LPN to RN Bridge Programs in New Hampshire
Change is an inevitable part of any industry, especially you are talking about a field like health care, which is entrusted with the care of millions of Americans. As a licensed practical nurse, you have a body of knowledge and practical experience that makes you a huge asset to the field at large. If you are ready to use your experience to have an even bigger impact on New Hampshire health care, learn more about what LPN to RN programs in New Hampshire can offer.
Boosting the pool of registered nurses in New Hampshire is extremely important right now, as the state attempts to expand the reach of its Medicaid reform program. Nurses may be the backbone of clinics and hospitals as these employers adjust to new expectations.
Why Should I Enter an LPN to RN Program in New Hampshire?
Not only can going back to school be personally and professionally rewarding, it can strengthen the field of nursing in general. In New Hampshire, the focus of the health care community is providing care to rural communities. Becoming a registered nurse puts you in an excellent position to influence movements like this one.
Whether you want to stay at your current place of employment or seek out a new job entirely after graduation, you may find that registered nursing licensure helps you increase your income. While the average salary for an LPN is $47,000 per year, registered nurses in the state earn an average of $63,800 per year (O*Net, 2014).
Curriculum of LPN to BSN Programs and LPN to ADN Programs in NH
A growing number of schools are offering LPN to RN bridge programs in response to the expanding nationwide need for registered nurses. These programs tend to be somewhat more accelerated than traditional programs, since they are designed for students who have work experience and prior education in nursing. Programs typically last one to three years, depending on whether or not you attend courses in the summer.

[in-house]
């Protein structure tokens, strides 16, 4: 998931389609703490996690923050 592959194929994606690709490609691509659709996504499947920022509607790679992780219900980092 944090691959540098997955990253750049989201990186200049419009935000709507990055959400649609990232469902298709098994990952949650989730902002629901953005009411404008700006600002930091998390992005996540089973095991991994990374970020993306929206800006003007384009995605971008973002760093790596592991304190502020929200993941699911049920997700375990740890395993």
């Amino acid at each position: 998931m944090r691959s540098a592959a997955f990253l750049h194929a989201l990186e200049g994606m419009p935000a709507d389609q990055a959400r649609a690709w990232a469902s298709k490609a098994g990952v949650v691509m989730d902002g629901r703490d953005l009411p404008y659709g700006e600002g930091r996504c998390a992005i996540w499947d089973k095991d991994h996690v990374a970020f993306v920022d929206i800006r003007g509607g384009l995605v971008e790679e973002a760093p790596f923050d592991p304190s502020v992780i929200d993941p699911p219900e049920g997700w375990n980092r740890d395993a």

To qualify for licensure as a registered nurse, you have to meet classroom requirements and clinical requirements. These aspects of your education work together to prepare you for the NCLEX-RN, the national licensing exam for registered nurses.
In the theory portion of your education, you may enroll in classes like Nursing Across the Lifespan, Transition Into Nursing Practice, Foundations of Registered Nursing, Nursing Care for Adults, and Nursing Care for Children.
As part of your coursework, you should complete rotations in different nursing wings. The clinical hours completed here can help you feel more confident about moving from LPN to RN and give you a good idea of what your new practice role may be.
Although New Hampshire is a relatively small state, it has a strong network of nursing resources for students and working nurses. Through the New Hampshire Health Care Association, you can apply for scholarships that are worth between $1000 and $5000.
Your path to a challenging new nursing career starts here. Get involved and request information from LPN to RN programs in New Hampshire.